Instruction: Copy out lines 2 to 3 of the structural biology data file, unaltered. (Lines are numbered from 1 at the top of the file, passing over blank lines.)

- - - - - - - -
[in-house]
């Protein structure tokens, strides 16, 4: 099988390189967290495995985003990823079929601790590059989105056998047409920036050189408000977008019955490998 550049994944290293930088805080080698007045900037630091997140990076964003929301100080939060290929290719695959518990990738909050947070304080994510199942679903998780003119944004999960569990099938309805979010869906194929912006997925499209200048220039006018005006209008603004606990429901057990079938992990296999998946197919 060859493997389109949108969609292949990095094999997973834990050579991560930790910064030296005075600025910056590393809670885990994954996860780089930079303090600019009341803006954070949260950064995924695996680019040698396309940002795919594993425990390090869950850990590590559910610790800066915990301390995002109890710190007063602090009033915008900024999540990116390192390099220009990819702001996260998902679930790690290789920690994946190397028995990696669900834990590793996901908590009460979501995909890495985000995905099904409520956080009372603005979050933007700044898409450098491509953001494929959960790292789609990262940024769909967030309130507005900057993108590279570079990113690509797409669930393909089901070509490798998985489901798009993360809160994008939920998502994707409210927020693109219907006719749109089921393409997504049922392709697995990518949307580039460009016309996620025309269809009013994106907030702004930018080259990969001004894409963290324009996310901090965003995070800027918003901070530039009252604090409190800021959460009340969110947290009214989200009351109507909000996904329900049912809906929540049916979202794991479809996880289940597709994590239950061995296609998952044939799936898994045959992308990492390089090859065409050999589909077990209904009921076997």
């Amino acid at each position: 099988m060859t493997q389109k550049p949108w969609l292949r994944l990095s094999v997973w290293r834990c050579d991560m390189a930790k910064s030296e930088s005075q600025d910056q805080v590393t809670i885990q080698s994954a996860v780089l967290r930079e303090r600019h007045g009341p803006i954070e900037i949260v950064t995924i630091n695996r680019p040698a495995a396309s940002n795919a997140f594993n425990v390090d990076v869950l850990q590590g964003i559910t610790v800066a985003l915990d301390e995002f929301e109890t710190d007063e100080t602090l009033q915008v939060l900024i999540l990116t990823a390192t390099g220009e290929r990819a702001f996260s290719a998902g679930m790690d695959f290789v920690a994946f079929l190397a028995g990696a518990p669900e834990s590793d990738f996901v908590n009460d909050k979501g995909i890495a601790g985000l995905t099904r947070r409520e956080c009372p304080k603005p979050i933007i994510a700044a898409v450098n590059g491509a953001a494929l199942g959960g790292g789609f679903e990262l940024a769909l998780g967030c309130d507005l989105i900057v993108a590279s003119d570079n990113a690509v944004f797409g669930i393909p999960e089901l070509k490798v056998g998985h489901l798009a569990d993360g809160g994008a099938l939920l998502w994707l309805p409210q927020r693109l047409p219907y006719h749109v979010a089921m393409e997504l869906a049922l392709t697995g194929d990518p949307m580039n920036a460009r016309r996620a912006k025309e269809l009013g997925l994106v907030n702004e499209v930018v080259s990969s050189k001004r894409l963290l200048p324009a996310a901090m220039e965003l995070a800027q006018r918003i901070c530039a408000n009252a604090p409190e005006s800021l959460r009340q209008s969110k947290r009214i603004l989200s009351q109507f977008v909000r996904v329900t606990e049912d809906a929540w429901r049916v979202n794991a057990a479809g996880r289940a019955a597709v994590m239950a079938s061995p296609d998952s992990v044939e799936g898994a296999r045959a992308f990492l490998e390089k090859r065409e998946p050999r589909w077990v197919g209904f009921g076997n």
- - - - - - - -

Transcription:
């Protein structure tokens, strides 16, 4: 099988390189967290495995985003990823079929601790590059989105056998047409920036050189408000977008019955490998 550049994944290293930088805080080698007045900037630091997140990076964003929301100080939060290929290719695959518990990738909050947070304080994510199942679903998780003119944004999960569990099938309805979010869906194929912006997925499209200048220039006018005006209008603004606990429901057990079938992990296999998946197919 060859493997389109949108969609292949990095094999997973834990050579991560930790910064030296005075600025910056590393809670885990994954996860780089930079303090600019009341803006954070949260950064995924695996680019040698396309940002795919594993425990390090869950850990590590559910610790800066915990301390995002109890710190007063602090009033915008900024999540990116390192390099220009990819702001996260998902679930790690290789920690994946190397028995990696669900834990590793996901908590009460979501995909890495985000995905099904409520956080009372603005979050933007700044898409450098491509953001494929959960790292789609990262940024769909967030309130507005900057993108590279570079990113690509797409669930393909089901070509490798998985489901798009993360809160994008939920998502994707409210927020693109219907006719749109089921393409997504049922392709697995990518949307580039460009016309996620025309269809009013994106907030702004930018080259990969001004894409963290324009996310901090965003995070800027918003901070530039009252604090409190800021959460009340969110947290009214989200009351109507909000996904329900049912809906929540049916979202794991479809996880289940597709994590239950061995296609998952044939799936898994045959992308990492390089090859065409050999589909077990209904009921076997």
């Amino acid at each position: 099988m060859t493997q389109k550049p949108w969609l292949r994944l990095s094999v997973w290293r834990c050579d991560m390189a930790k910064s030296e930088s005075q600025d910056q805080v590393t809670i885990q080698s994954a996860v780089l967290r930079e303090r600019h007045g009341p803006i954070e900037i949260v950064t995924i630091n695996r680019p040698a495995a396309s940002n795919a997140f594993n425990v390090d990076v869950l850990q590590g964003i559910t610790v800066a985003l915990d301390e995002f929301e109890t710190d007063e100080t602090l009033q915008v939060l900024i999540l990116t990823a390192t390099g220009e290929r990819a702001f996260s290719a998902g679930m790690d695959f290789v920690a994946f079929l190397a028995g990696a518990p669900e834990s590793d990738f996901v908590n009460d909050k979501g995909i890495a601790g985000l995905t099904r947070r409520e956080c009372p304080k603005p979050i933007i994510a700044a898409v450098n590059g491509a953001a494929l199942g959960g790292g789609f679903e990262l940024a769909l998780g967030c309130d507005l989105i900057v993108a590279s003119d570079n990113a690509v944004f797409g669930i393909p999960e089901l070509k490798v056998g998985h489901l798009a569990d993360g809160g994008a099938l939920l998502w994707l309805p409210q927020r693109l047409p219907y006719h749109v979010a089921m393409e997504l869906a049922l392709t697995g194929d990518p949307m580039n920036a460009r016309r996620a912006k025309e269809l009013g997925l994106v907030n702004e499209v930018v080259s990969s050189k001004r894409l963290l200048p324009a996310a901090m220039e965003l995070a800027q006018r918003i901070c530039a408000n009252a604090p409190e005006s800021l959460r009340q209008s969110k947290r009214i603004l989200s009351q109507f977008v909000r996904v329900t606990e049912d809906a929540w429901r049916v979202n794991a057990a479809g996880r289940a019955a597709v994590m239950a079938s061995p296609d998952s992990v044939e799936g898994a296999r045959a992308f990492l490998e390089k090859r065409e998946p050999r589909w077990v197919g209904f009921g076997n």